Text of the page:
Stroke Rehabilitation: What to Know

Stroke is a medical emergency that occurs about every 40 seconds in the United States and affects more than 795,000 people each year. Though advances in stroke treatment have reduced the overall death rate, stroke remains a leading cause of long-term disability in the U.S.

For this reason, it’s critical to recognize the signs and symptoms of stroke and alert 911 immediately to ensure patients having a stroke receive life-saving and disability-sparing treatments. These should be followed by appropriate post-stroke follow-up medical and rehabilitative care.

What Happens During a Stroke Hospitalization?

Patients are typically first evaluated in the emergency room. There, they undergo a rapid evaluation to determine candidacy for acute ischemic stroke therapy, which typically consists of an intravenous clot-busting drug called tPA or a surgical procedure to remove a large clot causing the stroke.

Upon admission, patients receive a thorough assessment with a multidisciplinary team identifying stroke risk factors and are placed on appropriate medical treatments. Patients also receive a comprehensive assessment to understand rehabilitative needs with the aims of reaching functional independence or not requiring assistance to perform daily tasks.

Once medically stable, arrangements are made to transition to the next phase of stroke care, which for many patients is stroke rehabilitation.

[RELATED: What Are the Warning Signs of a Stroke?]

Post-Stroke Rehabilitation

Post-stroke rehabilitation is a structured program led by a multidisciplinary group of specialists consisting of doctors, nurses, therapists and psychologists that help stroke patients relearn skills that were lost during stroke. Approximately two-thirds of Americans who suffer stroke do not recover completely during their hospitalization and require some level of rehabilitation.

The spectrum of post-stroke disability is quite broad, ranging from mild non-disabling deficits to complete paralysis with loss of speech, language, swallowing, balance, sensation, vision or balance. Rehabilitation plans are individualized depending on the patient’s needs and continuously reassessed to maximize recovery throughout the duration of care.

[READ: How Aerobic Exercise Benefits the Brain — Especially As You Age.]

Who Makes Up My Stroke Rehabilitation Team?

The complexity of stroke necessities includes a diverse group of caregivers to promote recovery and reduce the risk of recurrent stroke. Here are some members of the stroke rehabilitation team:

Neurologist focuses on stroke risk reduction and symptom management.

Physiatrist is a rehabilitation specialist who leads a team of therapists to design a patient-centric recovery plan.

Physical therapist guides therapy pertaining to strength, walking and other physical activities.

Occupational therapist guides therapy targeting activities of daily living, such as preparing meals, dressing and other day-to-day tasks.

Speech therapist directs exercises pertaining to speech, swallowing, language, reading and writing.

Neuropsychologist evaluates and treats mood or behavior changes that may result from stroke.

Social worker and case manager facilitate coordination of post-acute care and shares community resources with patients.

Nurses facilitate care in rehabilitation facilities and connect patients with their outpatient care team.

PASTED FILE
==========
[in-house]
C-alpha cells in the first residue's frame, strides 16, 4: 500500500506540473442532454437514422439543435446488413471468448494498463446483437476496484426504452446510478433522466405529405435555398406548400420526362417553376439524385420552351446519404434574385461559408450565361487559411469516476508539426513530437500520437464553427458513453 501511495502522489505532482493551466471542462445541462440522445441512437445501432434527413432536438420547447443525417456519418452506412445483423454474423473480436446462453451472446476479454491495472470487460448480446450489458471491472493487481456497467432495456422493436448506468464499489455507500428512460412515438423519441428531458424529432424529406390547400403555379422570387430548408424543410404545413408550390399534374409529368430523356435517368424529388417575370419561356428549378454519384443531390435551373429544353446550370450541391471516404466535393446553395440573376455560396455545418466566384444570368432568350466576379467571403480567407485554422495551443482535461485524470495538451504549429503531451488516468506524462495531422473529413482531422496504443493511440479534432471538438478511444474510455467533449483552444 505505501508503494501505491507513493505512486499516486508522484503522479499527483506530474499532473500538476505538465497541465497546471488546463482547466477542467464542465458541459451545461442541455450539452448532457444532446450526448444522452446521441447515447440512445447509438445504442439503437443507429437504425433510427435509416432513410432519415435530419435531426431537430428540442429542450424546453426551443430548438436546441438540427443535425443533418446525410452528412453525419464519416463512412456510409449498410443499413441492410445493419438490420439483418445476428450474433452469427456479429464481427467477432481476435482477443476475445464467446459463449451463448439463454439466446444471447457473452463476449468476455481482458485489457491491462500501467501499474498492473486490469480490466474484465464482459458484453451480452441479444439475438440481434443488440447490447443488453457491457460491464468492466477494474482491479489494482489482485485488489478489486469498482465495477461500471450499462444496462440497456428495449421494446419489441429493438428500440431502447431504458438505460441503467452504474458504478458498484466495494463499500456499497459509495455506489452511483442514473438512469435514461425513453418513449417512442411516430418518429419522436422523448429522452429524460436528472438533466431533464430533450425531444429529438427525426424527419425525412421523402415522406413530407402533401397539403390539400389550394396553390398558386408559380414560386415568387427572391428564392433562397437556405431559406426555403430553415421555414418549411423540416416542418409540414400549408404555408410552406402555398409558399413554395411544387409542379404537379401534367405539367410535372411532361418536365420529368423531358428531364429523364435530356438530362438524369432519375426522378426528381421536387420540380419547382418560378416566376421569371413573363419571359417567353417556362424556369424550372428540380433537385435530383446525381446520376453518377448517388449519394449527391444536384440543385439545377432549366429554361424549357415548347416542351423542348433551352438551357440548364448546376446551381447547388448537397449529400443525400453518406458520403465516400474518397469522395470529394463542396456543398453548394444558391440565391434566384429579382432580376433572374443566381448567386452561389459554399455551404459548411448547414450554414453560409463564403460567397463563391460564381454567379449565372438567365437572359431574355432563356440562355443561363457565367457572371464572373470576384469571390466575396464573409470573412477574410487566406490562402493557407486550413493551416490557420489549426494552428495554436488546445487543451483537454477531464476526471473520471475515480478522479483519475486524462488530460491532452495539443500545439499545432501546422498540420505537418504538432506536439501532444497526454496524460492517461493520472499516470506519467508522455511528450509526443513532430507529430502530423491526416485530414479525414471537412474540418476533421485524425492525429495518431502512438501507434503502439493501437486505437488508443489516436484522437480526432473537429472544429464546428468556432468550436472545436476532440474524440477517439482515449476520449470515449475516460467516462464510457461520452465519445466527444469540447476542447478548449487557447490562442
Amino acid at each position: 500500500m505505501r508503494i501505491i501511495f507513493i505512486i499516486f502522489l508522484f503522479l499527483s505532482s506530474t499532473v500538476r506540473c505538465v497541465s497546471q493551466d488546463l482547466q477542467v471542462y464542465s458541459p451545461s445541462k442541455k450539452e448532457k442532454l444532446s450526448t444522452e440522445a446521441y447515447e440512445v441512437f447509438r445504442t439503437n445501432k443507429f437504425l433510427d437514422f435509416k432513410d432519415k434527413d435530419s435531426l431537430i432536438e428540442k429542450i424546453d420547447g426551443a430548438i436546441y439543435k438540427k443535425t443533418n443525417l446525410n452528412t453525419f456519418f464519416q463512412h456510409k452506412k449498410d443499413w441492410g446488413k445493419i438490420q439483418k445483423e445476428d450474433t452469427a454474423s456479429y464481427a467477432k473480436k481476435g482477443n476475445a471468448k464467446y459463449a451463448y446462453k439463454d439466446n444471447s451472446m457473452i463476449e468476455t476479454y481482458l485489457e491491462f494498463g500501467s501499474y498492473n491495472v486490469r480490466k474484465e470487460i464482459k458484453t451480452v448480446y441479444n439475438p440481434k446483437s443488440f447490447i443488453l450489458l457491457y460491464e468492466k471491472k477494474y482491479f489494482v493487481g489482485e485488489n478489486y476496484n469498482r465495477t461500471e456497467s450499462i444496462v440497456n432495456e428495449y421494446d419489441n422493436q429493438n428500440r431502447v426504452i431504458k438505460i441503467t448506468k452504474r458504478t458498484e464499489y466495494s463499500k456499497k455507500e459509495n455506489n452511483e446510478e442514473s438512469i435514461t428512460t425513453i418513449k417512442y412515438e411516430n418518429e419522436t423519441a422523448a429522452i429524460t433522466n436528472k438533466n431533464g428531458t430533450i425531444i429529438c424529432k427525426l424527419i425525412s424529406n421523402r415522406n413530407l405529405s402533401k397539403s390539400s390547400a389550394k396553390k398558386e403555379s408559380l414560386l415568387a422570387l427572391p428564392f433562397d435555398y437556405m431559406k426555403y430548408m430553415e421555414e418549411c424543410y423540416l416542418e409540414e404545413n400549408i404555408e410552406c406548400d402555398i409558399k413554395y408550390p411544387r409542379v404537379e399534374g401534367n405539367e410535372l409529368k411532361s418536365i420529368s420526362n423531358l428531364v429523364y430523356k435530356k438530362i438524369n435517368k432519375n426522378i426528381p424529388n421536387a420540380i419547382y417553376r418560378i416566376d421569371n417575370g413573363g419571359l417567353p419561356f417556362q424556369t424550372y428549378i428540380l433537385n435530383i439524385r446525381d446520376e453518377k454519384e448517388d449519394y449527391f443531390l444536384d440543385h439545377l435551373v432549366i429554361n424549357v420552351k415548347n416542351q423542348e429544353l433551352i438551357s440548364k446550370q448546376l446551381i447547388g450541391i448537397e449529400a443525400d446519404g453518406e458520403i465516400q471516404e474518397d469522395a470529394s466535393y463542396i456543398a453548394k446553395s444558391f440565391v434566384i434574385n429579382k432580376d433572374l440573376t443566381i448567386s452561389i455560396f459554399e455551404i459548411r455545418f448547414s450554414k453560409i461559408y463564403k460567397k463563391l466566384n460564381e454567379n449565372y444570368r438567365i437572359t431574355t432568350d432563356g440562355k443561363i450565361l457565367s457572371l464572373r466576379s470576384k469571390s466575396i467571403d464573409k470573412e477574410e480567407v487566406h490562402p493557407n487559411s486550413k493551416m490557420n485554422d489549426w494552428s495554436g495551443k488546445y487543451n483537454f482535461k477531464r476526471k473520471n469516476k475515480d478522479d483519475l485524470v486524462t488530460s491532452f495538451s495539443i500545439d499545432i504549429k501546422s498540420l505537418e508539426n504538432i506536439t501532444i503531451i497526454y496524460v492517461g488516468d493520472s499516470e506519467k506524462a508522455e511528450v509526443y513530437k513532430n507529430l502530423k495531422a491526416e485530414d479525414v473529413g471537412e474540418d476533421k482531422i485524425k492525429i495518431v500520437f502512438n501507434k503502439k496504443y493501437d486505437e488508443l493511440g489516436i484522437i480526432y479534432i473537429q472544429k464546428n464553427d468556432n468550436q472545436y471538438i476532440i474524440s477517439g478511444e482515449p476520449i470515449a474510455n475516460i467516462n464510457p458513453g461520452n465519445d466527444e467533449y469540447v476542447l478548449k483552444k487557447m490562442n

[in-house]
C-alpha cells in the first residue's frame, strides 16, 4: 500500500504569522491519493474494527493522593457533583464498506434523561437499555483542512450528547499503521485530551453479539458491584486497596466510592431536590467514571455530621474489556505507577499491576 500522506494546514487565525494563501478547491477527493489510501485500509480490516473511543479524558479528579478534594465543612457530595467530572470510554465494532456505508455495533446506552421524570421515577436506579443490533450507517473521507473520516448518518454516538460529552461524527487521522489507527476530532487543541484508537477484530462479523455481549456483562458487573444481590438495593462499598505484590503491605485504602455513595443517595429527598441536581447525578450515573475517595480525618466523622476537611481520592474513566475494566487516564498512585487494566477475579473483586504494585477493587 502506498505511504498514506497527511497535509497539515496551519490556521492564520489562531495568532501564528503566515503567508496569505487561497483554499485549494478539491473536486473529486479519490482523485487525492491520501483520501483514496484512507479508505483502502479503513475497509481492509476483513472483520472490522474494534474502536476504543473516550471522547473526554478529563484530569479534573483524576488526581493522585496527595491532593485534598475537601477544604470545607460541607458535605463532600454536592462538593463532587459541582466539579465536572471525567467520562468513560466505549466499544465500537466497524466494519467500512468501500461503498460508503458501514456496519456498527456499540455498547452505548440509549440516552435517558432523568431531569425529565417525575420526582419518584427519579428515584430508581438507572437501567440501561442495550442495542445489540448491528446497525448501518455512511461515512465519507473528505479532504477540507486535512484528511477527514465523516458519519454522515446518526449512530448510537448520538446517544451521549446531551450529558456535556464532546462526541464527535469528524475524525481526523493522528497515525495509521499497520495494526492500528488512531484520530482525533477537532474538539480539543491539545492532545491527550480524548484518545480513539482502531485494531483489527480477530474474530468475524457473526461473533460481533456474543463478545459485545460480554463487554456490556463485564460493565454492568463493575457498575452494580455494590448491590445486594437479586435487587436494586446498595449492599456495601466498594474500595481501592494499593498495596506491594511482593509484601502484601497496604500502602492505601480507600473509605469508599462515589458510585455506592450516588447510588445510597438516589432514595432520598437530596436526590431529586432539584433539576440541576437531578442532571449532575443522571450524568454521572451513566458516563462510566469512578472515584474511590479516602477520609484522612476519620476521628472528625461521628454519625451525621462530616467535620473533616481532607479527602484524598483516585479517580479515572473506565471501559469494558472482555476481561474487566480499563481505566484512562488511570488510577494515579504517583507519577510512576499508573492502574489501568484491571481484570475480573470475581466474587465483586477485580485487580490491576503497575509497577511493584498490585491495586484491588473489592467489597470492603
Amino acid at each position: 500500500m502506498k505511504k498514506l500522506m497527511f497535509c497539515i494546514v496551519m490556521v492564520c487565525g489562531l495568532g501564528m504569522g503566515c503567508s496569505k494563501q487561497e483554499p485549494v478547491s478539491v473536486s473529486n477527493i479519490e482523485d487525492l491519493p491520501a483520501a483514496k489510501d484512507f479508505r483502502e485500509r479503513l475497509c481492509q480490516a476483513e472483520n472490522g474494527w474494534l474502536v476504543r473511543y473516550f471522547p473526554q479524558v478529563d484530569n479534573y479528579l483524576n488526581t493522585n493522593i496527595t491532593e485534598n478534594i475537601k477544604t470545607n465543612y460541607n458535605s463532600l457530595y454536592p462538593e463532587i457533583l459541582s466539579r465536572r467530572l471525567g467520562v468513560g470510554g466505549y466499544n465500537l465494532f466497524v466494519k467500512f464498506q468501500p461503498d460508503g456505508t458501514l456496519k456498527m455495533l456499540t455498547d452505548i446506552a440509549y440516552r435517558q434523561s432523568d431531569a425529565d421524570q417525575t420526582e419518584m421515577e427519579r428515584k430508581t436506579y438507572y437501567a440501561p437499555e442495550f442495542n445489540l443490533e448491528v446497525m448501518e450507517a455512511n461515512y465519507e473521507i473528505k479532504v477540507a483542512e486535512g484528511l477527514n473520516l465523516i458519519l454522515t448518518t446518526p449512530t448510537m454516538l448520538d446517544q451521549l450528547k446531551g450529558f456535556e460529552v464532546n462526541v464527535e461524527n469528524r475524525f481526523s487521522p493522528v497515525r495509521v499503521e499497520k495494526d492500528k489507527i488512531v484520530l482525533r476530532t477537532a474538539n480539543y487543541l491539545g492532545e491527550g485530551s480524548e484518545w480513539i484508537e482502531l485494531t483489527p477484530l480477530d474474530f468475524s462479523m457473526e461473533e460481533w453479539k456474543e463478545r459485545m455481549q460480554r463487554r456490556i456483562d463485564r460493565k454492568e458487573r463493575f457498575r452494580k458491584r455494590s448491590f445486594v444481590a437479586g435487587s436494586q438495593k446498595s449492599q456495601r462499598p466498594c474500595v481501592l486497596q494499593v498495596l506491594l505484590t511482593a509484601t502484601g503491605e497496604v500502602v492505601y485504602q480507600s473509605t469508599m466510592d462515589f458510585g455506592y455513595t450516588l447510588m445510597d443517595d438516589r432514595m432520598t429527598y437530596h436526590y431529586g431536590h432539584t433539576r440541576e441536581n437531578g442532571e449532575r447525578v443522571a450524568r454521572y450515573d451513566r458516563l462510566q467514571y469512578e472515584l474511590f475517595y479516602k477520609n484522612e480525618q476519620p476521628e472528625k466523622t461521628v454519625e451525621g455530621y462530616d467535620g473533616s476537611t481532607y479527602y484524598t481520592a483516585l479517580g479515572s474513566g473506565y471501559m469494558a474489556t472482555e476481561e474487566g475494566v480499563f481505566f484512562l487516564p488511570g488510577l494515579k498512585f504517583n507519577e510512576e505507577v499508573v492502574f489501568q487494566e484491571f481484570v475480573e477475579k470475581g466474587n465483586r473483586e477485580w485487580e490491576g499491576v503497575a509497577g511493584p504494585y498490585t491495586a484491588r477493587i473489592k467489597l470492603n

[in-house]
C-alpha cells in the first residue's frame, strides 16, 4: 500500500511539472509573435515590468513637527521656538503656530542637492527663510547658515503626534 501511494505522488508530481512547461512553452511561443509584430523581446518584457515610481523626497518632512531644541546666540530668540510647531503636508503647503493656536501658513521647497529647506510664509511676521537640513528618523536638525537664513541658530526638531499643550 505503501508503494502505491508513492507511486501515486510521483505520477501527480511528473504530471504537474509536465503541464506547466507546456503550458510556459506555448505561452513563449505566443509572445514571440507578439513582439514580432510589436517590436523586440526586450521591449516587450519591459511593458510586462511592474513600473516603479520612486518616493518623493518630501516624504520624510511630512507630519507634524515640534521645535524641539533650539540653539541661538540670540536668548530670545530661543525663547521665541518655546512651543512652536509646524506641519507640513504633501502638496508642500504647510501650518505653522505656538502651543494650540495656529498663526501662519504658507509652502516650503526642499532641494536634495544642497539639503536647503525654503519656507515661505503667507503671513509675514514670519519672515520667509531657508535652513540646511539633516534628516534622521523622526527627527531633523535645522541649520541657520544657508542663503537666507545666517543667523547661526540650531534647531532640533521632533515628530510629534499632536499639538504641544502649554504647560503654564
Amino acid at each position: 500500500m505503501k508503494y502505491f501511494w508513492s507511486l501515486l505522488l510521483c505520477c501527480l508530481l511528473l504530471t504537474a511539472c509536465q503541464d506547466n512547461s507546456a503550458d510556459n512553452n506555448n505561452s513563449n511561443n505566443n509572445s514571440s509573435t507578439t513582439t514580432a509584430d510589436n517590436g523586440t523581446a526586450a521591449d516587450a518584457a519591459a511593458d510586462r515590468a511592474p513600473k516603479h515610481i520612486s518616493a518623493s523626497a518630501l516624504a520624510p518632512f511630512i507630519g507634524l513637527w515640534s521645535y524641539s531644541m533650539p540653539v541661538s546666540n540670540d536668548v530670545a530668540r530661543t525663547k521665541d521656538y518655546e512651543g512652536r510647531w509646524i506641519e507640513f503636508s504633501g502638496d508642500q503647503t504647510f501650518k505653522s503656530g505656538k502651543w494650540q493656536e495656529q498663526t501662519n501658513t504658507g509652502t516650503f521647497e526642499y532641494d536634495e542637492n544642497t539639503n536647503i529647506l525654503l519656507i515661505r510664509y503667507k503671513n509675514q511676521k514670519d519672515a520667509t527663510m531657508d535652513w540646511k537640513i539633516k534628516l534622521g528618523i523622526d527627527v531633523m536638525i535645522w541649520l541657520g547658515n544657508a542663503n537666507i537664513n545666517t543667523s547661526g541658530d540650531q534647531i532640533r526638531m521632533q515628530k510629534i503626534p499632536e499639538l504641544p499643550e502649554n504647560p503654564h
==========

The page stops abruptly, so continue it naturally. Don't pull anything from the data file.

Stroke patients will meet some or all of the above team members depending on their symptoms as they progress through stroke rehabilitation.

[Read: Does Long-Term Care Insurance Cover Assisted Living?]

Where to Receive Post-Stroke Rehabilitation

Stroke rehabilitation is not a ‘one-size-fits-all’ approach. Patients can receive therapy in different facilities or at home, depending on their need.

Here are places where patients commonly receive stroke recovery:

Outpatient therapy is for patients who are medically stable who have not completely recovered from stroke but can stay and move about safely at home or with family members. Outpatient therapy facilities have a range of equipment from weights or pools to simulators.

Home therapy is for patients who have limited ambulatory capabilities and require minimal monitoring. Speech, physical and occupational therapists bring equipment to the patient’s home, and additional resources are available such as home nursing or a home health aide to assist patients and their families with patient care.

Inpatient rehabilitation facility, or IRF, is a rehabilitation hospital for patients who have functional disabilities and medical complexity who are able to tolerate about 3 hours of therapy a day, 5 days a week minimum. IRFs often have home-like areas such as kitchens or bedrooms where patients can relearn skills prior to transitioning to home.

Skilled nursing facilities, or SNFs, are appropriate for stroke patients who have significant cognitive and functional impairments due to stroke. Stroke patients at SNFs are cared for by physicians, nurses and therapists.

Long-term acute care hospitals, or LTACHs, care for the most critically ill stroke patients and focus on respiratory care in addition to physical, occupational and speech therapy as tolerated.

The COVID-19 pandemic significantly reduced access to routine health care and possibly led to less people seeking medical attention for strokes. In light of this, hospitals and rehabilitation facilities have undertaken strategies such as routine COVID-19 testing, temperature checks, frequent sanitation, distancing, limited visitation and questionnaires to ensure patients have access to safe stroke rehabilitation.

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Stroke Rehabilitation: What to Know originally appeared on usnews.com

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